Selecting a person to become a joint sponsor is the first hurdle to pass. Here are the required and ideal characteristics of a joint sponsor for immigration.
Any U.S. Citizen or Lawful Permanent Resident
Similar to the criteria to become a primary petitioner or sponsor, a joint sponsor must also be a U.S. citizen or hold a lawful permanent resident status in the United States.
Small Family Size and Good Job
There are certain situations that immigration likes to see in joint sponsors. Ideally, they should be someone who has a small family size and a good-paying job. These characteristics are uncomplicated and give a clear idea of the sponsor’s financial standing.
It gets more complicated when a joint sponsor owns their own business, for example, but does not receive a W-2 or normal income tax treatment. Business depreciation can cause their tax return to become more complex, which is not ideal for immigration purposes.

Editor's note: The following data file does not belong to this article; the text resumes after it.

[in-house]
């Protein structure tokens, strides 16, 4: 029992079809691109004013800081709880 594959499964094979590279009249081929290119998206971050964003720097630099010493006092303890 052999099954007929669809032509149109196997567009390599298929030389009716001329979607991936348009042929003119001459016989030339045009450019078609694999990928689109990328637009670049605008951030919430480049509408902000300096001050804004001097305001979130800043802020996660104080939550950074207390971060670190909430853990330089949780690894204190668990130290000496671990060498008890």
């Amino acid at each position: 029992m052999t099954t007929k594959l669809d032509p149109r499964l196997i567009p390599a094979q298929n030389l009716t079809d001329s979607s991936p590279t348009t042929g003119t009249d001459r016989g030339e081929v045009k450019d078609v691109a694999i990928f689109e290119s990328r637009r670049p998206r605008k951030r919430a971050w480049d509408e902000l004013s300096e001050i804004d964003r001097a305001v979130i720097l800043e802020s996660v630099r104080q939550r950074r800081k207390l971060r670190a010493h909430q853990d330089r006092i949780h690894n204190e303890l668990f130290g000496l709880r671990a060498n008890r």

Family Member or Friend
Joint sponsors can be family members or friends, as long as the beneficiary knows them and is acquainted with them. This is because immigration asks about the applicant’s relationship with their joint sponsors and requires that the latter sign off on a letter that says they understand what they’re getting themselves into and agree to be joint sponsors in the case.
How Much Money Does a Joint Sponsor Need to Make?
There is no value set in stone when it comes to how much money a joint sponsor needs to make. It depends on a variety of factors, the most significant one being the size of their household.
On the immigration website, an applicant can access the I-864P Affidavit of Support Guidelines that outlines how much a person needs to make depending on their household size to become a joint sponsor in an immigration case.
What if the Joint Sponsor Has Failed to File Their Taxes?
Ideally, an applicant should select a joint sponsor who is up to date on their tax returns. If they fail to pay their taxes, it can cause problems in the immigration case. As a standard, a joint sponsor should have filed their taxes properly at least in the past three years.